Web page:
Is a month-to-month lease right for you?

As you can probably imagine, there are several benefits of a month-to-month lease agreement. The main perk of this type of rental agreement is that your lease term is flexible—if you get a new job or decide you don’t like the neighborhood, you can simply terminate your tenancy and move to a new home. The following are several situations when renting on a month-to-month basis is an ideal choice:

  • You’re planning to switch jobs: If your current lease is ending and you’re in the process of switching jobs, you may not want to commit to a yearlong rental agreement. With a month-to-month lease, you won’t have to worry about early termination fees from your landlord if your new career requires relocation.
  • You need to visit family: If you need to provide care for an aging or sick relative, a flexible term lease will allow you to have your own space, and you can stay for as long as needed—even if you don’t know how long that might be.
  • You want to travel: If you have a remote job that can be done from anywhere, you may want to travel around and experience different cities. Month-to-month lease agreements allow you to stay for as long as you’d like before moving onto a new location.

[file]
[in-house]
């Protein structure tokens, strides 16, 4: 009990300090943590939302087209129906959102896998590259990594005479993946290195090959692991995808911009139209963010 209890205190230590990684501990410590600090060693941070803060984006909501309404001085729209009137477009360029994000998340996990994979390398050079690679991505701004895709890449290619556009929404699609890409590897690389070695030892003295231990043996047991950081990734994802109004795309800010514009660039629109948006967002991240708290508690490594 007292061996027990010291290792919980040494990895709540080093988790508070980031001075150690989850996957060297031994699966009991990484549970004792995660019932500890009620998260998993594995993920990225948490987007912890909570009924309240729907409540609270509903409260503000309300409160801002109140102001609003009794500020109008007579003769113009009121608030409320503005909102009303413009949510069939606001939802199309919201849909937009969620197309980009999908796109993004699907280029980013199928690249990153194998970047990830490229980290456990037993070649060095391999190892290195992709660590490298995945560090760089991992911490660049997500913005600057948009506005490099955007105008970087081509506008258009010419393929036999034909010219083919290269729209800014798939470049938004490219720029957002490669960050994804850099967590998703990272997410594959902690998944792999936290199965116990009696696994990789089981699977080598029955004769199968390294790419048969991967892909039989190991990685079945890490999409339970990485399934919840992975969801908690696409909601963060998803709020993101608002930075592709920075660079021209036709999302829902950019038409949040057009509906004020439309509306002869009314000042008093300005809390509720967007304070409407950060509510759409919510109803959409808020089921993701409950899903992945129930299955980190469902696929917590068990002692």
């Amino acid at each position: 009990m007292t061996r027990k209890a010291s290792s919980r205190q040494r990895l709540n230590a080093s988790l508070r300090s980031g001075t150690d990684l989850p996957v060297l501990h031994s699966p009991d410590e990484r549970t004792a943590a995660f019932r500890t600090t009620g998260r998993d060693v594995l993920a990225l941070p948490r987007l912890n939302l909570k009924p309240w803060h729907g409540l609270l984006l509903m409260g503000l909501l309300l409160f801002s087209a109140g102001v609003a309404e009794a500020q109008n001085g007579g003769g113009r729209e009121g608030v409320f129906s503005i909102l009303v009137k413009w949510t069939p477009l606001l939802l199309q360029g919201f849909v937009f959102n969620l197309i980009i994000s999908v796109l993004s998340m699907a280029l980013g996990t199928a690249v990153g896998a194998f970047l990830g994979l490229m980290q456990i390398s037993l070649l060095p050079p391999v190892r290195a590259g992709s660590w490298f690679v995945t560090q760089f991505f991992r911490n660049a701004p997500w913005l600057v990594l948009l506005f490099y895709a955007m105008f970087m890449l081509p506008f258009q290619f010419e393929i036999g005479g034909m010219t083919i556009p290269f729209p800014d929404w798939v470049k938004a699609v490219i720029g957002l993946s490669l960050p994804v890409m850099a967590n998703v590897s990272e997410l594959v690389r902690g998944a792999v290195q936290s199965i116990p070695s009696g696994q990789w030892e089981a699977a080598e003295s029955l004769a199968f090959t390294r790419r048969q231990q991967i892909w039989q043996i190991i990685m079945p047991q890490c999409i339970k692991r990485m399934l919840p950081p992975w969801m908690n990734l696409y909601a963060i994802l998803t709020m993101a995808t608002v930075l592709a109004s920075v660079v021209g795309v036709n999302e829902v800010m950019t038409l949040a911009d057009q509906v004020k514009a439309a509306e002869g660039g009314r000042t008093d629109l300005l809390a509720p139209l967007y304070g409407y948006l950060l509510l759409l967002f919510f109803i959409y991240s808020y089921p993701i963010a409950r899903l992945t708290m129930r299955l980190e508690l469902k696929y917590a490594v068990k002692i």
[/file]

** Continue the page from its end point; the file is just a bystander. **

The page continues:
• Your home is under construction: Short-term leases are beneficial if you’re waiting for work to be done on your existing home but aren’t sure how long the construction will take.
  • You have a temporary job: If you’re a traveling nurse or have another temporary position, a monthly lease gives you the flexibility to move out as soon as your job ends.

How to find a month-to-month rental agreement

Most property owners and landlords prefer fixed-term leases, which provide consistent tenancy for each dwelling unit. After your long-term lease ends, you can ask your landlord whether they’ll consider a month-to-month rental lease—obviously, this works best if you have a good relationship with your landlord and have been a reliable renter.

It can be trickier to find a month-to-month lease if you’re a new renter. In these instances, you might want to consider going through a company like Landing, which has furnished apartments in cities across the U.S. The rentals all operate on month-to-month leases, and with a Landing membership, there are no application fees or security deposits required. Every apartment is outfitted with stylish furnishings, so you don’t have to worry about toting furniture across the country, and you only need to provide two weeks’ notice before transferring to another rental. If you’re interested in a month-to-month lease, learn more about what a Landing membership can do for you!

Camryn Rabideau

Camryn Rabideau is a freelance writer who lives in Rhode Island. She writes about a variety of lifestyle topics, including everything from interior design to pet care, and her work has appeared in publications such as Forbes, Wall Street Journal, USA Today, and more. In her spare time, she runs a small homestead with an ever-growing number of animals, a sprawling vegetable garden, and a roadside farmstand.